Patient-centric interoperability is the direction in which healthcare is slowly moving. There’s so much that we can do with the availability of data. Ongoing monitoring of patient data can better facilitate the ongoing management of that patient’s health and the physician can intervene where necessary. With this, patients too can track their progress and work towards improving their health hand-in-hand with the physicians.
Challenges that interoperability is yet to solve
One of the issues that interoperability is dealing with today is the vast and disjointed patient data that exists in regional HIEs and independent, transactional databases like EHRs. Along with this, patient privacy concerns and consent are other risk factors that need to be considered when diving through protected health information data. Lack of a common standard, state policy rules, workflow and policy difference and the need for incentives are some barriers in the way of achieving 100 percent interoperability.
Guest post by Joanna Gorovoy, senior director product and solutions marketing, Axway.
The healthcare industry is in the midst of digital transformation. At the same time, heightened government regulation, evolving healthcare policies and a rise in healthcare consumerism are driving a shift toward value-based, outcome-driven care models.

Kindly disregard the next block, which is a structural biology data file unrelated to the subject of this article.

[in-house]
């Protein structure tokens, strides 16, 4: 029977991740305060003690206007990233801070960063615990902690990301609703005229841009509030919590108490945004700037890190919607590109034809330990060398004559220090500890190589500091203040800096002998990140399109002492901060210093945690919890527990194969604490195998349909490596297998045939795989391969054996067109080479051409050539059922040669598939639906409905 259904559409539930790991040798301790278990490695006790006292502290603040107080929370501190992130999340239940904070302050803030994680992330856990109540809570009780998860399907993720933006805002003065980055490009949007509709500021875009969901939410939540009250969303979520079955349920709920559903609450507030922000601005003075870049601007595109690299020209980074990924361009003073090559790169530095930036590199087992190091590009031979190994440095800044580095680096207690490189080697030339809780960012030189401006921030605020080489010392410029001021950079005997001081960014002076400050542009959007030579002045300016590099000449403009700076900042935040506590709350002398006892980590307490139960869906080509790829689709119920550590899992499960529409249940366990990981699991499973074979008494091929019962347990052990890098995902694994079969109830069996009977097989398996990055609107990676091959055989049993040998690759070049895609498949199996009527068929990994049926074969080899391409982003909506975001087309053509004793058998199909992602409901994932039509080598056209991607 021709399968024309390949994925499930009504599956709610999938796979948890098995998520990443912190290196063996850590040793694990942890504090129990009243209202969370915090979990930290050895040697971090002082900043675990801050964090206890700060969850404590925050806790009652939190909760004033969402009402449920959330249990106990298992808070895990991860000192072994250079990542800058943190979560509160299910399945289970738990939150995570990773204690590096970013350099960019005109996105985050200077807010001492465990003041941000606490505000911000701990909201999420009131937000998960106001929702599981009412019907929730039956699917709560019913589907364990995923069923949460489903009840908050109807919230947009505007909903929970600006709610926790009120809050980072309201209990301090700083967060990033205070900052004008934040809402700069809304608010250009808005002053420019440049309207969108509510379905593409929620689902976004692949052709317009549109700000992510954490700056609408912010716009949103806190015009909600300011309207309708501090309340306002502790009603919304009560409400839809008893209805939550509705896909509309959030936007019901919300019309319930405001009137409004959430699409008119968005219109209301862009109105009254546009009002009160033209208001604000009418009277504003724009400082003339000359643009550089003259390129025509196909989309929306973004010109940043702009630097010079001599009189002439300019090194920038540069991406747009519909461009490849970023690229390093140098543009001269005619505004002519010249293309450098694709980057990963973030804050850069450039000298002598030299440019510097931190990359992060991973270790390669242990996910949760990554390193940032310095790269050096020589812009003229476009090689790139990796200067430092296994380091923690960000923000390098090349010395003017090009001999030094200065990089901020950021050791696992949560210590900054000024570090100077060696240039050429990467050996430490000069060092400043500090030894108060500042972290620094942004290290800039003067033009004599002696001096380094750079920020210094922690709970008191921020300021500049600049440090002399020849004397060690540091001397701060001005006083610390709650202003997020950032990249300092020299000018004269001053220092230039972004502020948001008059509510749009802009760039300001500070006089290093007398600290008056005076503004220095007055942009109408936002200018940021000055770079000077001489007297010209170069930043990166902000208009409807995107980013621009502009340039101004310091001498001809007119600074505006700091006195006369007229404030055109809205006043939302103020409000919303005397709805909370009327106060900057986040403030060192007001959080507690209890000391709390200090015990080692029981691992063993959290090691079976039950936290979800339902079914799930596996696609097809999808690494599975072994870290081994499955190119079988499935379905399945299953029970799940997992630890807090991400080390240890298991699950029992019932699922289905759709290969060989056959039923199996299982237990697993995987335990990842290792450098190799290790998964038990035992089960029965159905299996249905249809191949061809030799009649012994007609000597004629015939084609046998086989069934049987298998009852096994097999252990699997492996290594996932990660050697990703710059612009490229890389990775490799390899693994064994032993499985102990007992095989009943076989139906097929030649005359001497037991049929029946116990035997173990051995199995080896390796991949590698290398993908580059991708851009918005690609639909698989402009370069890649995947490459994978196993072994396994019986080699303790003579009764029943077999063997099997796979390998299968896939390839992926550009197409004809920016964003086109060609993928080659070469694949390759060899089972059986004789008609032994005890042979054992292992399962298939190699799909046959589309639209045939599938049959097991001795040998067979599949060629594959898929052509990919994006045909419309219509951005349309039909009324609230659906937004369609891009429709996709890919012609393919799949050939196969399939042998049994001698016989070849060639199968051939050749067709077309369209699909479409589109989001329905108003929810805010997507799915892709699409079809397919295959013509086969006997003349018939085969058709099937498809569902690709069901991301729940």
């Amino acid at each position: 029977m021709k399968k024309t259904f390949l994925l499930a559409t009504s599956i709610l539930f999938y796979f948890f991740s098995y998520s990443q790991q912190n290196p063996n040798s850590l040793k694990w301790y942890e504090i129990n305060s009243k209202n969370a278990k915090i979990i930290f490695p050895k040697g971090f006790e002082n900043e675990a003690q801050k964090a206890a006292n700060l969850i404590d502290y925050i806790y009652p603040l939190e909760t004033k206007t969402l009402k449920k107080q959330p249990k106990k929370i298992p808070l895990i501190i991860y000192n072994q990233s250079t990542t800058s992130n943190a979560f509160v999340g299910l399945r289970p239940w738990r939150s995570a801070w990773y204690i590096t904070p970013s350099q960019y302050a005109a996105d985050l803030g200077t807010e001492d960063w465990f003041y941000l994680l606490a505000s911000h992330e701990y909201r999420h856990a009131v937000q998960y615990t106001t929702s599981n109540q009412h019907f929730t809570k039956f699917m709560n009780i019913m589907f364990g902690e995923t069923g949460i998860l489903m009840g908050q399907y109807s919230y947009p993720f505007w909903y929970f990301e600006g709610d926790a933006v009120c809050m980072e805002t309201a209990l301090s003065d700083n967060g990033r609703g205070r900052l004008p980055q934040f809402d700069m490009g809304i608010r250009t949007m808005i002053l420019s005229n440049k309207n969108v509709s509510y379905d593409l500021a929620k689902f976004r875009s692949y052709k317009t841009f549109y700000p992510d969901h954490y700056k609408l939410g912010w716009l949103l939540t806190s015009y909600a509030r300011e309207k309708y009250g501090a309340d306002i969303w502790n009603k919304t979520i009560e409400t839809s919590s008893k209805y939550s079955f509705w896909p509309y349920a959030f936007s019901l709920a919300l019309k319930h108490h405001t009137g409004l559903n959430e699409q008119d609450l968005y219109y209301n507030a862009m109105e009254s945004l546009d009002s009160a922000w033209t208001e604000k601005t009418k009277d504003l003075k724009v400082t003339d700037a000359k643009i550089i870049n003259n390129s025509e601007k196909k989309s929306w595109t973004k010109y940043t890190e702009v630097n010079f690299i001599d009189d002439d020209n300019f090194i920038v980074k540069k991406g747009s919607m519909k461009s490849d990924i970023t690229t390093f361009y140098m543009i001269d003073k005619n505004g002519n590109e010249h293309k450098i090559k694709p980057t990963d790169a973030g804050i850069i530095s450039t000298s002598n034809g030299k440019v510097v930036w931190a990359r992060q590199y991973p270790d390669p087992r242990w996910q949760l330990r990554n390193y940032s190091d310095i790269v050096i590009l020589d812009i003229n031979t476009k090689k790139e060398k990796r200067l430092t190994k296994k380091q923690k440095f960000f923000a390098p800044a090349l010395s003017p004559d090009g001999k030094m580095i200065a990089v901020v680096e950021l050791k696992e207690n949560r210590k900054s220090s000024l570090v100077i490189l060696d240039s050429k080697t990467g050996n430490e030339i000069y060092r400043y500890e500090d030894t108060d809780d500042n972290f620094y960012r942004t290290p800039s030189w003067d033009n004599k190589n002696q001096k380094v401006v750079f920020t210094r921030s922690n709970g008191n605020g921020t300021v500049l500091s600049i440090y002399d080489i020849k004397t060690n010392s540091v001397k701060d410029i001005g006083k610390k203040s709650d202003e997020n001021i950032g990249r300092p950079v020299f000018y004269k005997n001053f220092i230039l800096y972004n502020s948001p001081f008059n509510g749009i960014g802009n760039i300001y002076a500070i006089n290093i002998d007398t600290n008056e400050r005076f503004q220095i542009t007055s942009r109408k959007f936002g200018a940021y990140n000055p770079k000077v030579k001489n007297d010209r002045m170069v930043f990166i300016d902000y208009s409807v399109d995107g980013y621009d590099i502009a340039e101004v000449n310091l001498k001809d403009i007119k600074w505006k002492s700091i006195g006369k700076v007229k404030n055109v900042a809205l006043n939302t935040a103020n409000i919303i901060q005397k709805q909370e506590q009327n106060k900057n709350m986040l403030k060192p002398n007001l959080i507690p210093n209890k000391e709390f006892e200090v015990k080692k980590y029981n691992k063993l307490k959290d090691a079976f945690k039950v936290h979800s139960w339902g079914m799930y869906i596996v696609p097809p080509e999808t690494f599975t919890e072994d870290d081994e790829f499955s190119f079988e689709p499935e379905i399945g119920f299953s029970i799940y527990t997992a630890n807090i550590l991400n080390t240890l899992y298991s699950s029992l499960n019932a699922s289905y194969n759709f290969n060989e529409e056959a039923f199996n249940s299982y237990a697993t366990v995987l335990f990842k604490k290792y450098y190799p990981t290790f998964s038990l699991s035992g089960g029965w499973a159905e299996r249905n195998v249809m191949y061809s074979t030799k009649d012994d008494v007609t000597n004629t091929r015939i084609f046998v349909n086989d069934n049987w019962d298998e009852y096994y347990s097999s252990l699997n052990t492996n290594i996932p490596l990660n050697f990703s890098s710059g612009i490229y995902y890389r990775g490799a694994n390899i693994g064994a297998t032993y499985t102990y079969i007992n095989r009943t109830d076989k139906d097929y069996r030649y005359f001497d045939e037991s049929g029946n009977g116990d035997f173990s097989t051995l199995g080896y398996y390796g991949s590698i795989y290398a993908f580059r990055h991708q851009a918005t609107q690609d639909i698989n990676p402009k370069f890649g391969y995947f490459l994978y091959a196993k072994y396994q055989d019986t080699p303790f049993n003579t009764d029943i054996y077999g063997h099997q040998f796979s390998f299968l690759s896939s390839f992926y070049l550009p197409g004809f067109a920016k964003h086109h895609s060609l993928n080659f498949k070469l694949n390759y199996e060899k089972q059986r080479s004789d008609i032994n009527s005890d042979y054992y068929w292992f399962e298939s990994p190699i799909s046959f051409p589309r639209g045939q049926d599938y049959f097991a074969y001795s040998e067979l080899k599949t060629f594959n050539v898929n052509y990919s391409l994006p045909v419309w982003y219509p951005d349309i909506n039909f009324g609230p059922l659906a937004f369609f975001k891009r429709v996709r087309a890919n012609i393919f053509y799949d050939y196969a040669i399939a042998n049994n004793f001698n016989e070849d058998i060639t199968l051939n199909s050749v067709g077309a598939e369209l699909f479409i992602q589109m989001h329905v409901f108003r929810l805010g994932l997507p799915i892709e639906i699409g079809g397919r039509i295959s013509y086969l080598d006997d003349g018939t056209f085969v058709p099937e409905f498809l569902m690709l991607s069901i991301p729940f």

The focus on maximizing value and outcomes requires organizations across the healthcare ecosystem to work together, especially across a variety of different, and often unaffiliated organizations, including hospitals, health insurance companies, pharmacies and wearable health tech companies. Additionally, data silos and interoperability issues make it difficult to derive value from health data across ecosystems, provide quality patient care and optimize health outcomes.